The Abundance and Beauty of Lactarius Species
About the talk: “Many of us concentrate on finding those luscious edible mushrooms, and in the PNW that often means the boletes that associate with the montane conifer forests. Eastern America’s temperate hardwood forests, on the other hand, contain a tremendous variety of trees (a world hotspot), and this makes for a tremendous diversity of genera and species. In this talk, I’d like to show off our abundance of Lactarius species, in all their different colors of mushrooms and milks, and show you which ones contribute the most to our summer harvests.”
Leon Shernoff is currently in his eighteenth year as editor of the internationally distributed magazine Mushroom, the Journal of Wild Mushrooming. For the past few years he has also been developing the Fungal Data System, a custom data store for mushroom morphological data.
Leon stresses the wonder of fungi and their interactions with nature, rather than just identification of species and knowledge of edibility. He is also one of the rare people who can present technical information with historical background and humor, instead of masses of detail. From the often-overlooked to the all-too-common, Leon usually has that little extra bit of information that makes us aware of the marvel and mystery that is mushrooming.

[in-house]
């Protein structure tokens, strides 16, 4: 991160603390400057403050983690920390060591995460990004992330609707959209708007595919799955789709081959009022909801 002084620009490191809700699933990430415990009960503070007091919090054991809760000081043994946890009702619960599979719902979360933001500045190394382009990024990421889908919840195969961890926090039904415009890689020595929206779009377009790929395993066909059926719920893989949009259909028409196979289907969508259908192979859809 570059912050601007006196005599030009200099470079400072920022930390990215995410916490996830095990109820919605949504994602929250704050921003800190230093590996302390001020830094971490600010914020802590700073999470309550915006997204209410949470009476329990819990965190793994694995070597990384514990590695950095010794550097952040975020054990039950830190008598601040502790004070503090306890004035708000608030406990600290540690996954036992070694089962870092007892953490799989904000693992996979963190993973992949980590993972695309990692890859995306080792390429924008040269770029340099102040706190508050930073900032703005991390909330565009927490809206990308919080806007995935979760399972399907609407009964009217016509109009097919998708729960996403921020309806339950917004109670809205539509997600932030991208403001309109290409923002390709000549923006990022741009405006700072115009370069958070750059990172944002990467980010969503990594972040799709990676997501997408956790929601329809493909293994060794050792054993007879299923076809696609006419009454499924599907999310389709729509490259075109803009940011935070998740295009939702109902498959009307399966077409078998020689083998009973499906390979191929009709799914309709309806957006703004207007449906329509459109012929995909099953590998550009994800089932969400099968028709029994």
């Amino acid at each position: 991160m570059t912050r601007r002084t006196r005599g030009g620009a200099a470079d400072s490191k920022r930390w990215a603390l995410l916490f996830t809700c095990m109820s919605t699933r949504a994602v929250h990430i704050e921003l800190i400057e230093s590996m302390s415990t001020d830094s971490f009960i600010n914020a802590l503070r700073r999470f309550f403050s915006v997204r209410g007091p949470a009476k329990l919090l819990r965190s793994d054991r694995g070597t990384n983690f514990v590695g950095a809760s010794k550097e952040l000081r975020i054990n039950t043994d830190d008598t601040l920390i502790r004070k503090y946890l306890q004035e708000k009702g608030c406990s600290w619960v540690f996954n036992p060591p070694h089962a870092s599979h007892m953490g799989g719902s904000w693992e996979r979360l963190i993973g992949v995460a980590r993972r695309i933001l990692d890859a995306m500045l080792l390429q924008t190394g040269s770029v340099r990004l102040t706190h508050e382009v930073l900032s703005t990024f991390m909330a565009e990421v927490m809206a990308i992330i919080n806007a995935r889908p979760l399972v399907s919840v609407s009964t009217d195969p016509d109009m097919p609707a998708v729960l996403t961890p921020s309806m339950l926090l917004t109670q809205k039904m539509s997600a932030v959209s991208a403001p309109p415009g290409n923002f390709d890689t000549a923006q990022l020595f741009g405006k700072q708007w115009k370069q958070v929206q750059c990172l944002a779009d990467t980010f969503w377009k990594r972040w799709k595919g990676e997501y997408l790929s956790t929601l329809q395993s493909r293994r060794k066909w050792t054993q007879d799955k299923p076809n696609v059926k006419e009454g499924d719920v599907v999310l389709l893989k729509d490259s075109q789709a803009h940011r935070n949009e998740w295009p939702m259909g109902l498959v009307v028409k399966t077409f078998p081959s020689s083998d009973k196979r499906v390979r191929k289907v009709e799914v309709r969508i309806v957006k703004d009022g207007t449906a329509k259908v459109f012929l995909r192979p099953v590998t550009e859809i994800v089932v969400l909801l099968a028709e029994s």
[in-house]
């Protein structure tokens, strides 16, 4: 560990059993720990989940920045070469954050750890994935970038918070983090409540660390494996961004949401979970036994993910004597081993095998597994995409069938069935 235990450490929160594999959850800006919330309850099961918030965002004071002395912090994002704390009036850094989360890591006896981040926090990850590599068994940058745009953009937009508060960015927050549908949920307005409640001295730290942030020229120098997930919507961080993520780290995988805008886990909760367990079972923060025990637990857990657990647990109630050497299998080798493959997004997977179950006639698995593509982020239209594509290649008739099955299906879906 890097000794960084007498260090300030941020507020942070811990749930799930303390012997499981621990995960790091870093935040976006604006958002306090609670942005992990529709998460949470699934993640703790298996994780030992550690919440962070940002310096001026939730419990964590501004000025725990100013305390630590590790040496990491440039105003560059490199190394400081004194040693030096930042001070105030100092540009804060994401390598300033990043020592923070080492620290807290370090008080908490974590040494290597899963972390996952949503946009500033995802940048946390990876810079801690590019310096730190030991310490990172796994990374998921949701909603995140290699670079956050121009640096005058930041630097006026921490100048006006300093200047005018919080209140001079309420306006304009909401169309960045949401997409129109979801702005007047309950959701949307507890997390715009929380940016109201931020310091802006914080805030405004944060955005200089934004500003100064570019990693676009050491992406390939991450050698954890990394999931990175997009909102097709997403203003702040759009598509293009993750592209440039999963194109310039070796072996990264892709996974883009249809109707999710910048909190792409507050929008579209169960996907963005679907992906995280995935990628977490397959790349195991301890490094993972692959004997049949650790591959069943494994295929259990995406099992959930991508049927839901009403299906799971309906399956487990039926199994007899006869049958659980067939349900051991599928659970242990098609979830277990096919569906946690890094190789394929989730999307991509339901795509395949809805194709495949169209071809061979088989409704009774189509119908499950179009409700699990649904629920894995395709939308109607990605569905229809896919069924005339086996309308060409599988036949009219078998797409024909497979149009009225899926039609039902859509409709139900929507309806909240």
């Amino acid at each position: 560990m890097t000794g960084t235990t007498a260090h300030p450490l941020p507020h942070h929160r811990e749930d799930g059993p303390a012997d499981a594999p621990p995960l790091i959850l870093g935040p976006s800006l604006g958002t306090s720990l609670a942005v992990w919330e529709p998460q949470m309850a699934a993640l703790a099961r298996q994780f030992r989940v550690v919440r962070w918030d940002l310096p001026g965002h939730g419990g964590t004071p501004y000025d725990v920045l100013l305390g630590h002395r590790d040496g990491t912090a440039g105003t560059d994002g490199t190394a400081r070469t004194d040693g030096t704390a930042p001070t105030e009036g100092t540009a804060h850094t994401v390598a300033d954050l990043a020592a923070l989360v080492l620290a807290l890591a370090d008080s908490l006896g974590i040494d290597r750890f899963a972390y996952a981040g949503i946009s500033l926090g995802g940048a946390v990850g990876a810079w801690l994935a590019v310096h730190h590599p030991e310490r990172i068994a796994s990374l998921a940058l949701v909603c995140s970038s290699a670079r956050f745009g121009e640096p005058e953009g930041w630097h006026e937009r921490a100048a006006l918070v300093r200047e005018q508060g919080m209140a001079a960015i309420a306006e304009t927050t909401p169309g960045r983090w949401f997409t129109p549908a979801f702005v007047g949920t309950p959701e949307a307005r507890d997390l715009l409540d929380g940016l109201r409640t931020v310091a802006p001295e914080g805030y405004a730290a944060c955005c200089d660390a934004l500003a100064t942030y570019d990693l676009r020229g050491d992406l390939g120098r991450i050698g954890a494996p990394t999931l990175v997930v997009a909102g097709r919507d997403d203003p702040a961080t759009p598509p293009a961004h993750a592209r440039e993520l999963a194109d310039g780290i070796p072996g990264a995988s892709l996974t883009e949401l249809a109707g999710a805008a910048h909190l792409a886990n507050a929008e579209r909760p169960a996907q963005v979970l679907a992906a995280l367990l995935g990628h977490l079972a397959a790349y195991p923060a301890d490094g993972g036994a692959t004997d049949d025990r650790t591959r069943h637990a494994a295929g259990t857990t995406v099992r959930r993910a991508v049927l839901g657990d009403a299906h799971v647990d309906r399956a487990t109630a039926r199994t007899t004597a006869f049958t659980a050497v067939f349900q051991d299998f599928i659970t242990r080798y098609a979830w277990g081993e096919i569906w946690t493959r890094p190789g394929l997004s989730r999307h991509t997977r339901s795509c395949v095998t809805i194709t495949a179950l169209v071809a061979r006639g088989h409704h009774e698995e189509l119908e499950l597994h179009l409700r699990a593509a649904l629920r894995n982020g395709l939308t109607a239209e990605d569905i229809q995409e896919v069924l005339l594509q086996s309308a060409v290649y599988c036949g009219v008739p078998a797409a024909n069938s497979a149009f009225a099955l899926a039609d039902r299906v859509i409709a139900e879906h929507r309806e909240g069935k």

In addition to Mushroom the Journal, his columns on wild mushrooms have appeared in The Wild Foods Network, Backwoods Home Magazine, and Mycophile, the newsletter of the North American Mycological Association. A former president of the Illinois Mycological Association, Leon has given mushroom talks and identified mushrooms for forays in California, Connecticut, Illinois, Maine, Minnesota, Missouri, New York, Oregon and Washington. Fungi that he has collected are now part of the permanent collection of the Field Museum in Chicago and the New York Botanical Gardens.